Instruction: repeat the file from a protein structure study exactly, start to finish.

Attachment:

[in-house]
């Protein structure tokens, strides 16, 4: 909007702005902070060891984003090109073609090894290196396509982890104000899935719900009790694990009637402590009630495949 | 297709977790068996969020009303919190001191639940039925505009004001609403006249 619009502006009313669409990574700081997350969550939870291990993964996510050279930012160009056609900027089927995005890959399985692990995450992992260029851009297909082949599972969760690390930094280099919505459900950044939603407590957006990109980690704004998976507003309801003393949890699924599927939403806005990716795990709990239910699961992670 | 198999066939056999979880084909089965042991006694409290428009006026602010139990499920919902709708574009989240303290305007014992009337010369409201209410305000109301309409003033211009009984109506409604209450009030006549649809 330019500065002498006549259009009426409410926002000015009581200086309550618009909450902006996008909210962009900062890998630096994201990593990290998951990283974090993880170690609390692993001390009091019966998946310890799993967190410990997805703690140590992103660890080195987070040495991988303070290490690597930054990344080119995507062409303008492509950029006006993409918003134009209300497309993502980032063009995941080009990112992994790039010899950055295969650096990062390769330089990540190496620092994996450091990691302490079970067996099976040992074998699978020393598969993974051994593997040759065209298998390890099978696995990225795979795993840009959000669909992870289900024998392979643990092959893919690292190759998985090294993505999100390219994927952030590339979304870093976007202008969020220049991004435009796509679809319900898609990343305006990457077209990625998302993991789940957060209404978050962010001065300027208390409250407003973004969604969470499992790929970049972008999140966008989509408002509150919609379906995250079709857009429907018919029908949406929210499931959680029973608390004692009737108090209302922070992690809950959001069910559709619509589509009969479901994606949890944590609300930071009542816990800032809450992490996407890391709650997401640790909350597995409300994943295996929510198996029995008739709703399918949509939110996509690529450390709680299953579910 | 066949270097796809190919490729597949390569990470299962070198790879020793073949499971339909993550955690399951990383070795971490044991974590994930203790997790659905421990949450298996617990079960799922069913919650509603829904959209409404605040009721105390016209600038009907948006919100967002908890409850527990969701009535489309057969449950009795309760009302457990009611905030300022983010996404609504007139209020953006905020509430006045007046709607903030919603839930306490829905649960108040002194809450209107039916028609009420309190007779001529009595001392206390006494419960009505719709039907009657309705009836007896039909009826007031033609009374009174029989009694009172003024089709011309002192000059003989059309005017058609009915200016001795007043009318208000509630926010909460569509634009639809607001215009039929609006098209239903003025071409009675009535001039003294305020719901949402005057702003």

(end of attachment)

[in-house]
């Protein structure tokens, strides 16, 4: 909007702005902070060891984003090109073609090894290196396509982890104000899935719900009790694990009637402590009630495949 | 297709977790068996969020009303919190001191639940039925505009004001609403006249 619009502006009313669409990574700081997350969550939870291990993964996510050279930012160009056609900027089927995005890959399985692990995450992992260029851009297909082949599972969760690390930094280099919505459900950044939603407590957006990109980690704004998976507003309801003393949890699924599927939403806005990716795990709990239910699961992670 | 198999066939056999979880084909089965042991006694409290428009006026602010139990499920919902709708574009989240303290305007014992009337010369409201209410305000109301309409003033211009009984109506409604209450009030006549649809 330019500065002498006549259009009426409410926002000015009581200086309550618009909450902006996008909210962009900062890998630096994201990593990290998951990283974090993880170690609390692993001390009091019966998946310890799993967190410990997805703690140590992103660890080195987070040495991988303070290490690597930054990344080119995507062409303008492509950029006006993409918003134009209300497309993502980032063009995941080009990112992994790039010899950055295969650096990062390769330089990540190496620092994996450091990691302490079970067996099976040992074998699978020393598969993974051994593997040759065209298998390890099978696995990225795979795993840009959000669909992870289900024998392979643990092959893919690292190759998985090294993505999100390219994927952030590339979304870093976007202008969020220049991004435009796509679809319900898609990343305006990457077209990625998302993991789940957060209404978050962010001065300027208390409250407003973004969604969470499992790929970049972008999140966008989509408002509150919609379906995250079709857009429907018919029908949406929210499931959680029973608390004692009737108090209302922070992690809950959001069910559709619509589509009969479901994606949890944590609300930071009542816990800032809450992490996407890391709650997401640790909350597995409300994943295996929510198996029995008739709703399918949509939110996509690529450390709680299953579910 | 066949270097796809190919490729597949390569990470299962070198790879020793073949499971339909993550955690399951990383070795971490044991974590994930203790997790659905421990949450298996617990079960799922069913919650509603829904959209409404605040009721105390016209600038009907948006919100967002908890409850527990969701009535489309057969449950009795309760009302457990009611905030300022983010996404609504007139209020953006905020509430006045007046709607903030919603839930306490829905649960108040002194809450209107039916028609009420309190007779001529009595001392206390006494419960009505719709039907009657309705009836007896039909009826007031033609009374009174029989009694009172003024089709011309002192000059003989059309005017058609009915200016001795007043009318208000509630926010909460569509634009639809607001215009039929609006098209239903003025071409009675009535001039003294305020719901949402005057702003």